Re: a simple test of Flood geology
Paul Arveson (firstname.lastname@example.org)
Thu, 4 Sep 1997 09:54:12 -0500
At 1:18 AM -0500 9/4/97, Allen Roy wrote:
>On Wed, 3 Sep 1997, Paul Arveson wrote:
>> Under the
>> creationist Flood hypothesis, all of the pre-existing species were alive at
>> the same time. Therefore the soil, air and water could contain any pollen
>> from anywhere, with a finite probability. Once these are mixed, there is
>> nothing that a flood, or any series of floods could do to separate them.
>> The resulting geologic column would show a more or less continuous mixture
>> of all species.
>It depends upon ones concept of the Flood. As I stated before, if one
>conceives of the Flood as a monumental, homogenous mess then it would be
>hard to find a means by which apparent sorting would occure. On the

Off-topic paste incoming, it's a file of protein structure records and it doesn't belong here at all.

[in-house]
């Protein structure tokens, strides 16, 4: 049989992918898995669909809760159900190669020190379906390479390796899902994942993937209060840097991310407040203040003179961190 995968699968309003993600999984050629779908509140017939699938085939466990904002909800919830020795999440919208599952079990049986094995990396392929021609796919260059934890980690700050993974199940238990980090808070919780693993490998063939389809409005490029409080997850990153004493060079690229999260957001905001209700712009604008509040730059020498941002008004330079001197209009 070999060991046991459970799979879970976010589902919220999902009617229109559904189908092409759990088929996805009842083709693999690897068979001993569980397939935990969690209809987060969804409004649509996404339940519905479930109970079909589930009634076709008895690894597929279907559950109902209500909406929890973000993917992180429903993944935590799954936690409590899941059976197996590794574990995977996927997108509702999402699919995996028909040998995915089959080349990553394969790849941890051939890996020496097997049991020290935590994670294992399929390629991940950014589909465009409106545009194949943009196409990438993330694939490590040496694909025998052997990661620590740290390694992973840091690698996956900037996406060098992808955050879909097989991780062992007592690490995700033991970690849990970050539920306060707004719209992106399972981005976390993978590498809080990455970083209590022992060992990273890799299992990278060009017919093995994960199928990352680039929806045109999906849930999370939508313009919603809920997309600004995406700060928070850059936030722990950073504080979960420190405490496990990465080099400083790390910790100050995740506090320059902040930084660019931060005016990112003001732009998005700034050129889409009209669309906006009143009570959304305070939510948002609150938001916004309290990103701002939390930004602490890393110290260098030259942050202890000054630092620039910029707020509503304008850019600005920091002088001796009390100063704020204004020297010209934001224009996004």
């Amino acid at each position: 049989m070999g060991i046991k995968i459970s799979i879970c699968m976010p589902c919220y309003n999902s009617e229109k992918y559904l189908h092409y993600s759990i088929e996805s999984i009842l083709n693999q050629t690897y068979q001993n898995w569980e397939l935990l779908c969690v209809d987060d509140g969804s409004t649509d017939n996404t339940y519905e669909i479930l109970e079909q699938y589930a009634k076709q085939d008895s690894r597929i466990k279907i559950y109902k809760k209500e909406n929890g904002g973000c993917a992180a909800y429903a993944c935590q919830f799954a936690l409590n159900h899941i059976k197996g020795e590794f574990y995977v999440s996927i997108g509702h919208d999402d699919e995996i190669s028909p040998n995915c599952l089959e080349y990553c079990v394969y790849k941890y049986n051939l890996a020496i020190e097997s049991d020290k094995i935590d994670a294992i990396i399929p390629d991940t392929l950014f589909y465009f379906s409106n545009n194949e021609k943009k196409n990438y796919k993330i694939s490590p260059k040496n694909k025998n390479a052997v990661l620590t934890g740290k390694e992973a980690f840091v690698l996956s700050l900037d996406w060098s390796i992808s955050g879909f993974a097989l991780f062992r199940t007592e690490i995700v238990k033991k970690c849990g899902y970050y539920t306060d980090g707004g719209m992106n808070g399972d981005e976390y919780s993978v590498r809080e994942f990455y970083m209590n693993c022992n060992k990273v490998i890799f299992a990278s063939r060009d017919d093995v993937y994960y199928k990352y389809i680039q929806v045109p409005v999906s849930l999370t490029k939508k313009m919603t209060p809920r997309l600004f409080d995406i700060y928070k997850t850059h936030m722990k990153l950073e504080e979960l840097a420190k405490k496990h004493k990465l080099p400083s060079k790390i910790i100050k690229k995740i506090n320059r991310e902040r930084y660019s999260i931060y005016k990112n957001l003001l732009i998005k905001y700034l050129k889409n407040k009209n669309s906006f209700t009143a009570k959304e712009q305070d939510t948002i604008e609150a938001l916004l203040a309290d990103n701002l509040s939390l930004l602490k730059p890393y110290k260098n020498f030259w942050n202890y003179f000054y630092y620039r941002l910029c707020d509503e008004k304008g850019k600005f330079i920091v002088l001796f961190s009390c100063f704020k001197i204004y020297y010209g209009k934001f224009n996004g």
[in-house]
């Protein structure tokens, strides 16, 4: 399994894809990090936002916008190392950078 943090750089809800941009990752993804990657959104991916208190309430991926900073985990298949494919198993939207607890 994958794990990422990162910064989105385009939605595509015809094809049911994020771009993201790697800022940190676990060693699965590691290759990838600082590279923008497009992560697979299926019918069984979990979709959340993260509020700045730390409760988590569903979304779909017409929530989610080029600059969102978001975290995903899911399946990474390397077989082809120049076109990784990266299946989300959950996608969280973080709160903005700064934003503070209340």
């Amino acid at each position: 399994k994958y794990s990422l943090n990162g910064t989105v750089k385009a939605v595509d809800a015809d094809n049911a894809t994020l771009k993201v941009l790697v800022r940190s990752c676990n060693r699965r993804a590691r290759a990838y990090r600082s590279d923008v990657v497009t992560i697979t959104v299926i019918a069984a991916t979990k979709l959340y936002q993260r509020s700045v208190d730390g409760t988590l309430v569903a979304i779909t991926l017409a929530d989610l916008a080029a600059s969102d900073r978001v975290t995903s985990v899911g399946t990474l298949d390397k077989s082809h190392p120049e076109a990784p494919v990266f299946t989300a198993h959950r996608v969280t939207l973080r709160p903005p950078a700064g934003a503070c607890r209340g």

>other had a catastrophe composed of thousands of events it may be
>possible to get pollens captured and deposited in apparent organization.
>Grand Canyon Creationary Geology Tours, see:
No, I don't think so. That was my point in the above. If
everything was initially alive at once, there is nothing to separate them,
no matter how many flood events are postulated. Unless you also postulate
an ad hoc miracle just to separate the species.
The standard Flood geology explanations of the separation of species
talk about how the smaller animals got left behind at the bottom, and the
faster and larger animals climbed higher to escape the flood. This kind of
description I consider to be pre-scientific. When you can look through a
microscope, this explanation fails. I defer to the expert knowledge of
palynologists and petrologists such as John McKinnis and Glenn Morton on
the conclusions of this test. They are pretty clear. There may have been
a flood, or many floods, but they do not constitute all of earth history.
Paul Arveson, Code 724, Signatures Directorate, NSWC
(301) 227-3831 (301) 227-4511 (FAX)